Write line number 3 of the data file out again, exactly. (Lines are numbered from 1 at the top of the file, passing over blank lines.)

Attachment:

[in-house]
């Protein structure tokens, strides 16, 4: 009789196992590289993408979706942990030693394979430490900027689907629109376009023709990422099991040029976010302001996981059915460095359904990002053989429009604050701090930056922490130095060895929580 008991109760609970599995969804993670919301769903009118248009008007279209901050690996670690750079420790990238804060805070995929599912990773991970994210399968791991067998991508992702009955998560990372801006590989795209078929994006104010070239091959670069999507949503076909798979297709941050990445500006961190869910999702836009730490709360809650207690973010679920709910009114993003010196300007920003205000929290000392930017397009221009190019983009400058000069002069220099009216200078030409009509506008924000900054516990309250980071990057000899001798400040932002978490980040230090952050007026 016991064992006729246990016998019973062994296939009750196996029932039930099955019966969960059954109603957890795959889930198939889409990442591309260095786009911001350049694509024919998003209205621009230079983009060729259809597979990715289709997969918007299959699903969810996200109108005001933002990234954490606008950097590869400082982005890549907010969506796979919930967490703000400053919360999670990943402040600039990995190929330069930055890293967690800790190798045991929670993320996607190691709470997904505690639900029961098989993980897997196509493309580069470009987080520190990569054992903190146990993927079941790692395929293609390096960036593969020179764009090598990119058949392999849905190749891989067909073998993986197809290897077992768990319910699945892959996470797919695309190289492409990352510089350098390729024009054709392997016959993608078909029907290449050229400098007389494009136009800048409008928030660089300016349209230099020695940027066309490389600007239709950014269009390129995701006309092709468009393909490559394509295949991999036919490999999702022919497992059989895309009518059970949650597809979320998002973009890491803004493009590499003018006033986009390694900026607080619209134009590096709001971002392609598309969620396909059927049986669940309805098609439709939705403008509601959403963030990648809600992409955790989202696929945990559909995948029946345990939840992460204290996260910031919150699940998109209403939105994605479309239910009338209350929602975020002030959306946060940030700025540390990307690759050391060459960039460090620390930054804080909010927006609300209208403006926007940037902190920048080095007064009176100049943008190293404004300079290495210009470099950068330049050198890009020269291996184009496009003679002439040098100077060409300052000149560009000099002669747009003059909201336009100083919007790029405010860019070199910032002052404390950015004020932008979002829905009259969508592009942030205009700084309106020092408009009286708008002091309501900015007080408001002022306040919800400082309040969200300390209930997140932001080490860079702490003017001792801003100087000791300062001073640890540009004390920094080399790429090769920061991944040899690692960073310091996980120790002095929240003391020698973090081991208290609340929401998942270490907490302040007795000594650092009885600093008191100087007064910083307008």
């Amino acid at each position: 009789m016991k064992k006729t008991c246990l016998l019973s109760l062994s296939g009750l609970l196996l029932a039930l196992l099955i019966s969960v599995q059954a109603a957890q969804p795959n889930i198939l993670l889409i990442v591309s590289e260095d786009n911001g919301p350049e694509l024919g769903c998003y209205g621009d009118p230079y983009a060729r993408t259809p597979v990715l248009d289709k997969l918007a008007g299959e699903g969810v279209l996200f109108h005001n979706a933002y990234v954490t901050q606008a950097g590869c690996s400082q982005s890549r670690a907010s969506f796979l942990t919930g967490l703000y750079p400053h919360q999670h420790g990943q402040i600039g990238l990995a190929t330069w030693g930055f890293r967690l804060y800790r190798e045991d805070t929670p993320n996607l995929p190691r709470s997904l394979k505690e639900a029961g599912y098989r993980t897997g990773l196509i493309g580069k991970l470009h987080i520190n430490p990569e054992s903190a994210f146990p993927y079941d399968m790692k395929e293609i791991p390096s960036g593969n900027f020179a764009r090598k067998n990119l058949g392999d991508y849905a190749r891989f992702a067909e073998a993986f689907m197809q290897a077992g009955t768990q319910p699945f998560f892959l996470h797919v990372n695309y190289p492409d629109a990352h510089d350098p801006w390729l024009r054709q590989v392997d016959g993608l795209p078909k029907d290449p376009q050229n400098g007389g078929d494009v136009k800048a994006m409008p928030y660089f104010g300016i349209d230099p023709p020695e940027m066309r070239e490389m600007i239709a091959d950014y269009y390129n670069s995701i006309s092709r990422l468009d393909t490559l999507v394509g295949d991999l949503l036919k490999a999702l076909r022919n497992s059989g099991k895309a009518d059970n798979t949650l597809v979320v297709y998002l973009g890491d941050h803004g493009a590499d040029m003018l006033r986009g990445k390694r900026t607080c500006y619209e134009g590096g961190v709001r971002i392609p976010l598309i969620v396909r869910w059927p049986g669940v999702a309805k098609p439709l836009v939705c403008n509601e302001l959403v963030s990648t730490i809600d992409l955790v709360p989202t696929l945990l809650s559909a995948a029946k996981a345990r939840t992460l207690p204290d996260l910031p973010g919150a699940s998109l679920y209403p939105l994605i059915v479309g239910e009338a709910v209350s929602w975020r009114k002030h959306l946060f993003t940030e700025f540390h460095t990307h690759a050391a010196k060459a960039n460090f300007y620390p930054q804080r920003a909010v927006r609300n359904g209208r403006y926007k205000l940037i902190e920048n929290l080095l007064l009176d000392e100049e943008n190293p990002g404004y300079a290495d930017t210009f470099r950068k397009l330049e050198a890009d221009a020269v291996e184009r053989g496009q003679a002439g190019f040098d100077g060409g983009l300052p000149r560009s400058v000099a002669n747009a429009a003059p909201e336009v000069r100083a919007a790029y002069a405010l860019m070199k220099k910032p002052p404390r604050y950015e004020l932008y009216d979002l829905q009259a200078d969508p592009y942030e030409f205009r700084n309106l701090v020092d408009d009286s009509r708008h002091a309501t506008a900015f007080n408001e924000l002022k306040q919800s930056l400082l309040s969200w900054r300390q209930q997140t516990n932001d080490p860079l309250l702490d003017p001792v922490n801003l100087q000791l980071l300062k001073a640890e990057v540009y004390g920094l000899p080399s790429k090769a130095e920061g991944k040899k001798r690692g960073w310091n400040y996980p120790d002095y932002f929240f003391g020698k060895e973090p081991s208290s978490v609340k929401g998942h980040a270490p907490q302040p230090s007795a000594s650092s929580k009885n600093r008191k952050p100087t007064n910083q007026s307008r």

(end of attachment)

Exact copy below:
């Amino acid at each position: 009789m016991k064992k006729t008991c246990l016998l019973s109760l062994s296939g009750l609970l196996l029932a039930l196992l099955i019966s969960v599995q059954a109603a957890q969804p795959n889930i198939l993670l889409i990442v591309s590289e260095d786009n911001g919301p350049e694509l024919g769903c998003y209205g621009d009118p230079y983009a060729r993408t259809p597979v990715l248009d289709k997969l918007a008007g299959e699903g969810v279209l996200f109108h005001n979706a933002y990234v954490t901050q606008a950097g590869c690996s400082q982005s890549r670690a907010s969506f796979l942990t919930g967490l703000y750079p400053h919360q999670h420790g990943q402040i600039g990238l990995a190929t330069w030693g930055f890293r967690l804060y800790r190798e045991d805070t929670p993320n996607l995929p190691r709470s997904l394979k505690e639900a029961g599912y098989r993980t897997g990773l196509i493309g580069k991970l470009h987080i520190n430490p990569e054992s903190a994210f146990p993927y079941d399968m790692k395929e293609i791991p390096s960036g593969n900027f020179a764009r090598k067998n990119l058949g392999d991508y849905a190749r891989f992702a067909e073998a993986f689907m197809q290897a077992g009955t768990q319910p699945f998560f892959l996470h797919v990372n695309y190289p492409d629109a990352h510089d350098p801006w390729l024009r054709q590989v392997d016959g993608l795209p078909k029907d290449p376009q050229n400098g007389g078929d494009v136009k800048a994006m409008p928030y660089f104010g300016i349209d230099p023709p020695e940027m066309r070239e490389m600007i239709a091959d950014y269009y390129n670069s995701i006309s092709r990422l468009d393909t490559l999507v394509g295949d991999l949503l036919k490999a999702l076909r022919n497992s059989g099991k895309a009518d059970n798979t949650l597809v979320v297709y998002l973009g890491d941050h803004g493009a590499d040029m003018l006033r986009g990445k390694r900026t607080c500006y619209e134009g590096g961190v709001r971002i392609p976010l598309i969620v396909r869910w059927p049986g669940v999702a309805k098609p439709l836009v939705c403008n509601e302001l959403v963030s990648t730490i809600d992409l955790v709360p989202t696929l945990l809650s559909a995948a029946k996981a345990r939840t992460l207690p204290d996260l910031p973010g919150a699940s998109l679920y209403p939105l994605i059915v479309g239910e009338a709910v209350s929602w975020r009114k002030h959306l946060f993003t940030e700025f540390h460095t990307h690759a050391a010196k060459a960039n460090f300007y620390p930054q804080r920003a909010v927006r609300n359904g209208r403006y926007k205000l940037i902190e920048n929290l080095l007064l009176d000392e100049e943008n190293p990002g404004y300079a290495d930017t210009f470099r950068k397009l330049e050198a890009d221009a020269v291996e184009r053989g496009q003679a002439g190019f040098d100077g060409g983009l300052p000149r560009s400058v000099a002669n747009a429009a003059p909201e336009v000069r100083a919007a790029y002069a405010l860019m070199k220099k910032p002052p404390r604050y950015e004020l932008y009216d979002l829905q009259a200078d969508p592009y942030e030409f205009r700084n309106l701090v020092d408009d009286s009509r708008h002091a309501t506008a900015f007080n408001e924000l002022k306040q919800s930056l400082l309040s969200w900054r300390q209930q997140t516990n932001d080490p860079l309250l702490d003017p001792v922490n801003l100087q000791l980071l300062k001073a640890e990057v540009y004390g920094l000899p080399s790429k090769a130095e920061g991944k040899k001798r690692g960073w310091n400040y996980p120790d002095y932002f929240f003391g020698k060895e973090p081991s208290s978490v609340k929401g998942h980040a270490p907490q302040p230090s007795a000594s650092s929580k009885n600093r008191k952050p100087t007064n910083q007026s307008r």